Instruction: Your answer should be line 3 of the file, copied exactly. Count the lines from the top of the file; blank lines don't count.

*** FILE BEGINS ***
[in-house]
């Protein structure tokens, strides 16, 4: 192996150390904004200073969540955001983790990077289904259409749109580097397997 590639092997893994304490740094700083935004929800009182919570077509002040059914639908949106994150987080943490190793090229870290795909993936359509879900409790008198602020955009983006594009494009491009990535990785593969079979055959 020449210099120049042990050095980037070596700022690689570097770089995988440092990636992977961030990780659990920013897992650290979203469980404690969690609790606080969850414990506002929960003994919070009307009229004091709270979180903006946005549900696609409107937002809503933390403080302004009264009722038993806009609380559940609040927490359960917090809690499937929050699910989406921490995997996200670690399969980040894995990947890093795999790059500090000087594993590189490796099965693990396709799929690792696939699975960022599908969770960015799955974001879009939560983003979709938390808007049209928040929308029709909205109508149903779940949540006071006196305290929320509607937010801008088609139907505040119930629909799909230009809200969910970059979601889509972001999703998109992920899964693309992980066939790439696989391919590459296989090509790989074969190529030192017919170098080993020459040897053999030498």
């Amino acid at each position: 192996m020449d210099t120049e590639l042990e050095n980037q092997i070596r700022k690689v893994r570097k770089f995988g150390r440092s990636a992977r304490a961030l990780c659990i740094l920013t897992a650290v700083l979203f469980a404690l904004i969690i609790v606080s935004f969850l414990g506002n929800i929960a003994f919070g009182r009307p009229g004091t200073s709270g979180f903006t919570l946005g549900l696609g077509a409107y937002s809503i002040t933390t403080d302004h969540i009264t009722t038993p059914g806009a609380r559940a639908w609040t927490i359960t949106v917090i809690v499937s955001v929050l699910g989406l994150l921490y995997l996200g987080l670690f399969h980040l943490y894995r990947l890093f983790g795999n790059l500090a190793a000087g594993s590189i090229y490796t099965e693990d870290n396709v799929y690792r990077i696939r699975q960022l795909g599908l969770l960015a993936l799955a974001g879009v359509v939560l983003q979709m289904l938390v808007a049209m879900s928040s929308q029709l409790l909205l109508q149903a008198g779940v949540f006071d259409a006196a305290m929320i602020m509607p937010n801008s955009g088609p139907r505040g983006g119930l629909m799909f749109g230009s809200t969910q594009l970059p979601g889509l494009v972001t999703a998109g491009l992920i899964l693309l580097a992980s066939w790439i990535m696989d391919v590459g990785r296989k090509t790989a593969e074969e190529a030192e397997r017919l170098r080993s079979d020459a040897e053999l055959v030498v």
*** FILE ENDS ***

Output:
């Amino acid at each position: 192996m020449d210099t120049e590639l042990e050095n980037q092997i070596r700022k690689v893994r570097k770089f995988g150390r440092s990636a992977r304490a961030l990780c659990i740094l920013t897992a650290v700083l979203f469980a404690l904004i969690i609790v606080s935004f969850l414990g506002n929800i929960a003994f919070g009182r009307p009229g004091t200073s709270g979180f903006t919570l946005g549900l696609g077509a409107y937002s809503i002040t933390t403080d302004h969540i009264t009722t038993p059914g806009a609380r559940a639908w609040t927490i359960t949106v917090i809690v499937s955001v929050l699910g989406l994150l921490y995997l996200g987080l670690f399969h980040l943490y894995r990947l890093f983790g795999n790059l500090a190793a000087g594993s590189i090229y490796t099965e693990d870290n396709v799929y690792r990077i696939r699975q960022l795909g599908l969770l960015a993936l799955a974001g879009v359509v939560l983003q979709m289904l938390v808007a049209m879900s928040s929308q029709l409790l909205l109508q149903a008198g779940v949540f006071d259409a006196a305290m929320i602020m509607p937010n801008s955009g088609p139907r505040g983006g119930l629909m799909f749109g230009s809200t969910q594009l970059p979601g889509l494009v972001t999703a998109g491009l992920i899964l693309l580097a992980s066939w790439i990535m696989d391919v590459g990785r296989k090509t790989a593969e074969e190529a030192e397997r017919l170098r080993s079979d020459a040897e053999l055959v030498v």